Why Vista took so long to build

Maybe your testers don’t contribute to the design. :)

Some of us prefer to have a high ROI…

I’ve never been in a situation where testers contribute to the design significantly, except insofar as saying that some feature may not be testable as designed. In the OP, there’s already a UI expert and a user experience person. I think that if you throw 3 QA people into the mix, you really do get a mess.

Not that QA can’t contribute–sometimes they have a broader view of possible conflicts with other features than the developers. But in my experience (both as a dev and as a QA person) it’s fairly rare.

Let’s take this shut-down menu thing as an example. You’ve already got two UI people, who would presumably trump the QA people if there’s a disagreement about the UI (otherwise why the hell are you paying them?). You’ve got 2 devs who presumably trump QA when it comes down to the actual nitty-gritty of the code design (b/c it should be a black box for QA). You’ve got a PM who actually decides what the features should be implemented, and who also (hopefully) has the broad picture of how this feature fits into the product.

QA’s job here is to ask questions related to their testing that might clarify holes in the design (“What happens if the user presses two shutdown buttons in quick succession–which kind of shutdown wins?” “What if we’re in the middle of operation X and we do a shutdown?”) and that will become part of their testing. To me, that’s how you get a good ROI from your testers–by focusing on their job.

As a related piece of trivia, someone on JoS pointed out Mark Lucovsky’s PowerPoint presentation on the evolution of Windows development from the fresh start on NT 3.1 to the introduction of branching source control for Windows 2000.

It’s really dependent on the structure of the group. Some groups the devs design everything and the PMs are train conductors. Some groups the PMs do it. Some groups the business development people do it.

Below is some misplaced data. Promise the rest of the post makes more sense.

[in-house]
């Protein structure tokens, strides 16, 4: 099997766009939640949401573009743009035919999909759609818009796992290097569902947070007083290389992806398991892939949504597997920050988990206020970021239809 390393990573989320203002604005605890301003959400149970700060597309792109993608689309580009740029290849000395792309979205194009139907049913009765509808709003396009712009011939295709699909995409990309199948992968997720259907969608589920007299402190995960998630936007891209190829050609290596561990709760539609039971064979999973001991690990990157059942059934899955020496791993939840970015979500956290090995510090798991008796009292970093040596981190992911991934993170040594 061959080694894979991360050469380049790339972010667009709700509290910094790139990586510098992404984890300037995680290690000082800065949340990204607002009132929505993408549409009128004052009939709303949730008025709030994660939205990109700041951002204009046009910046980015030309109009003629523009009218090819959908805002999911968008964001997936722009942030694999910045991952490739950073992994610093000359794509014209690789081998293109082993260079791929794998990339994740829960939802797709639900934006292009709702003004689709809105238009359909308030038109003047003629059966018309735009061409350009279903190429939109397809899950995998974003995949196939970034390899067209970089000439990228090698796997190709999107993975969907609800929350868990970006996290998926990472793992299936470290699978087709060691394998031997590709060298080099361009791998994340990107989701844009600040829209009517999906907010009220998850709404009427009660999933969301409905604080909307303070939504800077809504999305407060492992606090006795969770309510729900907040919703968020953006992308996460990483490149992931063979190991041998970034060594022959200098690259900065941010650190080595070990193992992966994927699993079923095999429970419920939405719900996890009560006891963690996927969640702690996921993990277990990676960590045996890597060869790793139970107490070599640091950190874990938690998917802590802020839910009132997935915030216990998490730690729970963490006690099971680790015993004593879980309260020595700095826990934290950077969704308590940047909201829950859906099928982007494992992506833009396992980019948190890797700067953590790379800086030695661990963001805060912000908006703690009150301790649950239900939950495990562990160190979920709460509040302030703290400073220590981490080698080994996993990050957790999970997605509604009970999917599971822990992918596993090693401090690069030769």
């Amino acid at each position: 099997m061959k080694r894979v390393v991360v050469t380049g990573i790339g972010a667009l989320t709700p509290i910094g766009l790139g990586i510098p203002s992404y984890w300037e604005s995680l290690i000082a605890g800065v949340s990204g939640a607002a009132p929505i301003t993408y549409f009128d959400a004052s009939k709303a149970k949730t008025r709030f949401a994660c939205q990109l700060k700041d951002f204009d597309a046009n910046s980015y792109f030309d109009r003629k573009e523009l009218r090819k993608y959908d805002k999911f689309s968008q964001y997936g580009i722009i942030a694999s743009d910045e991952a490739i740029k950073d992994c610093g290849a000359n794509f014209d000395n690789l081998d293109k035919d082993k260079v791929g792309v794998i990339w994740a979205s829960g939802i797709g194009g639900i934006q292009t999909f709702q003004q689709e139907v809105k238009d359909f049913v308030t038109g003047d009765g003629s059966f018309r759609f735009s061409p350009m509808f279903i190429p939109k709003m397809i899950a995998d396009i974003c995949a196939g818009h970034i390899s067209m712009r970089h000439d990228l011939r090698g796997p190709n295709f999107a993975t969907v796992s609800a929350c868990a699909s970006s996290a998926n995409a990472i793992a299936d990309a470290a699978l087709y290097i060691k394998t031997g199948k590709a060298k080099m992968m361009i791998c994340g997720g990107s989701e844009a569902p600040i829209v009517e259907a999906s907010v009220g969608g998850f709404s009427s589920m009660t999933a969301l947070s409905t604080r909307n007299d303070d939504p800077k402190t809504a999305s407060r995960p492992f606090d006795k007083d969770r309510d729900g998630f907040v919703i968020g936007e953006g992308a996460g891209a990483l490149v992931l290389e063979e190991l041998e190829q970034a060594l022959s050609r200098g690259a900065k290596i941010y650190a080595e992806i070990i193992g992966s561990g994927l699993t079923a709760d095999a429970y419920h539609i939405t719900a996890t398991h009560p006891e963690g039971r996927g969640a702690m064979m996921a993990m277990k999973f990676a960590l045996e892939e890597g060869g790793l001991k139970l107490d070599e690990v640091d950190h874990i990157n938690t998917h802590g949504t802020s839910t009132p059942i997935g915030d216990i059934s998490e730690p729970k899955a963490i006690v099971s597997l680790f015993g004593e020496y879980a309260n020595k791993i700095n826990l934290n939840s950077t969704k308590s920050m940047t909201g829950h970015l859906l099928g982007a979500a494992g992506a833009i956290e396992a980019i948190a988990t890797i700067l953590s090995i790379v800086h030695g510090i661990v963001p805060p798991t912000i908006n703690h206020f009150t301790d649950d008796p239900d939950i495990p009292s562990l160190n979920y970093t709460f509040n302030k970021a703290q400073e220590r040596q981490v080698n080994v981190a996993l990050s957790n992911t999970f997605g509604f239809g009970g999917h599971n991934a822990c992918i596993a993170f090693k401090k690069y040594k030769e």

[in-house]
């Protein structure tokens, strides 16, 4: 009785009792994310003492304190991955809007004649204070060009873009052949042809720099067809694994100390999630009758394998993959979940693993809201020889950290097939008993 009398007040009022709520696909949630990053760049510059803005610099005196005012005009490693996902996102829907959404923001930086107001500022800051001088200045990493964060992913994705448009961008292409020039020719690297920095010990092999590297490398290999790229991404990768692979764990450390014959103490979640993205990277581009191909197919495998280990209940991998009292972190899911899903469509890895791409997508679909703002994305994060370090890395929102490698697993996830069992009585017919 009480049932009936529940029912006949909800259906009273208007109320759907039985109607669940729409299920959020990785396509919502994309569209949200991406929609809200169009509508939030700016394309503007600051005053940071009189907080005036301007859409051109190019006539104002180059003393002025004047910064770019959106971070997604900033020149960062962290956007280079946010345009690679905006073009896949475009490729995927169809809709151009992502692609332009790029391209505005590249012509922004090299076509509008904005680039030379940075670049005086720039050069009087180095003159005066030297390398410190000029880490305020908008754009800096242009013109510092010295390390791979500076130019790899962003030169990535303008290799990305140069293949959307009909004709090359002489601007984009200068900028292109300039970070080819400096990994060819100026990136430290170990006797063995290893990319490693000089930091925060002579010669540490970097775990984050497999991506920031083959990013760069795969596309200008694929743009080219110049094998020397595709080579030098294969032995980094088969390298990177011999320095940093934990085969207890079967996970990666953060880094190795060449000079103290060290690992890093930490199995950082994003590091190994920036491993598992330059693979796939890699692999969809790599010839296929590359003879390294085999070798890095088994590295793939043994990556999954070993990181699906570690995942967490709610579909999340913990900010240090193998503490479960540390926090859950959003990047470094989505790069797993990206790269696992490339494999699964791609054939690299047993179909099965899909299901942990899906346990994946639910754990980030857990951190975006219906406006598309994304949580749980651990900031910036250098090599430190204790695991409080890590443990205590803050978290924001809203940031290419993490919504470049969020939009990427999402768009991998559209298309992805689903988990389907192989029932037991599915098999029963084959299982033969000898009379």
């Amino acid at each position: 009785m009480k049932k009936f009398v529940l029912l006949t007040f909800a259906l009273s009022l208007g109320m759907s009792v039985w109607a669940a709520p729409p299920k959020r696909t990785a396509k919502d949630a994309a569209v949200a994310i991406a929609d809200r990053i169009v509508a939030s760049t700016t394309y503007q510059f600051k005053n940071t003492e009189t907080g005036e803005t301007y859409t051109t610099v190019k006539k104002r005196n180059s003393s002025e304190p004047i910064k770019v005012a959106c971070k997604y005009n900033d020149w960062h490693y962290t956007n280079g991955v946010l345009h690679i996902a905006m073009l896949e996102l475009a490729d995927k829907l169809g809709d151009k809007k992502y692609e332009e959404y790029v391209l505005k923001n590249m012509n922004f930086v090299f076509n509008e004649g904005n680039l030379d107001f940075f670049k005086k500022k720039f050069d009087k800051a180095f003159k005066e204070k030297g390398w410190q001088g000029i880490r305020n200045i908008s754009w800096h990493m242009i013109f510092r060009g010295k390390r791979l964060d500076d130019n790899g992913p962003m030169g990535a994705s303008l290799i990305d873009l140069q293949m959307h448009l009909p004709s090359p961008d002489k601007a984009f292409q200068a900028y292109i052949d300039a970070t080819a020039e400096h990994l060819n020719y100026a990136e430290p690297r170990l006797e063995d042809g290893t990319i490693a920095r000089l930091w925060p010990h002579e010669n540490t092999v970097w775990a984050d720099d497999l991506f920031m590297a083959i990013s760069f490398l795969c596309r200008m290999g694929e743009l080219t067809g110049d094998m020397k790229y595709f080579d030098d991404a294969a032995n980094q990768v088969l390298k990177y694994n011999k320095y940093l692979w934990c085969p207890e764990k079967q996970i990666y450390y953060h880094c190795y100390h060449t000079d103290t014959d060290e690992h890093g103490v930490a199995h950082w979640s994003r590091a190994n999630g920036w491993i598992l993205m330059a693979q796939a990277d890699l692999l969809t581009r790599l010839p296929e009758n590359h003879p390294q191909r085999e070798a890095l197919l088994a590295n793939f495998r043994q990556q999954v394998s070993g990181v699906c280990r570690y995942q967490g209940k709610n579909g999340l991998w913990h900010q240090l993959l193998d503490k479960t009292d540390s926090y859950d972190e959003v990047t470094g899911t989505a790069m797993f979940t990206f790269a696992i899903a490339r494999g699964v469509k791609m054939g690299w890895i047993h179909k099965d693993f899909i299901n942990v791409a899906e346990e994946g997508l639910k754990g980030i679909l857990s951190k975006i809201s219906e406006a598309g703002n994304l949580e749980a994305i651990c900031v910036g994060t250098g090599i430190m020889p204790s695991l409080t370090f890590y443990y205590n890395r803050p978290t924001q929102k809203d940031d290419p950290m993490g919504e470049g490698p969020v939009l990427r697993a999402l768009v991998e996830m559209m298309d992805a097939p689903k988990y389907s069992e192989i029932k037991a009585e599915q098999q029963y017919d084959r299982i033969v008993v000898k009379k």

Often, however, stuff like “for chrissakes, none of the customers I’ve talked to want a dozen buttons to choose from” isn’t on anyone’s list of things to do; test is in a unique position to take care of it, because the only thing they’re on the hook for officially is that the product works like customers want and expect. “Customers are exasperated by the feature” is going to make the product suck more than some edge case about wacking two buttons quickly.

The user experience people are on point for catching this sort of thing, but they’re often a spread thin catch-all for a dozen projects. The UI people I can see, but it’s not their focus to eliminate feature points people don’t want.

If your QA/Test people are just exploring the FSA for shit that breaks, I think you’re leaving money on the table.

What I dislike about this whole shebang is that I have to get the OS for work, but I don’t see myself really being able to trust it until the first service pack comes out. These kinds of stories don’t hearten me.

That’s generally been my experience, too. They’re involved primarily so that they can hunt down the vague “improved performance” requirements and make us clarify how to quantify it, what we can do to help them measure it, what it’s relative to, etc…

We’re trying to move to a model where QA is treated more like a customer of the product, though. They don’t define requirements directly, but their input gets factored into the designers’ long-term plans like any other regular customer’s feature requests.

Wait, what?

The QA/beta testers feedback is considered an “optional” fix?

Hey guys, the system crashes when you press these 3 keys at the same time.

Great, hopefully not too many people will push those 3 keys at the same time and maybe at some point in the future if we have time or feel like getting around to it, we’ll fix it.

Who do you work for?

I should have clarified that I was still talking about the design phase. They still hold the ‘this does/does not pass acceptance criteria’ hammer at the actual QA phase, of course.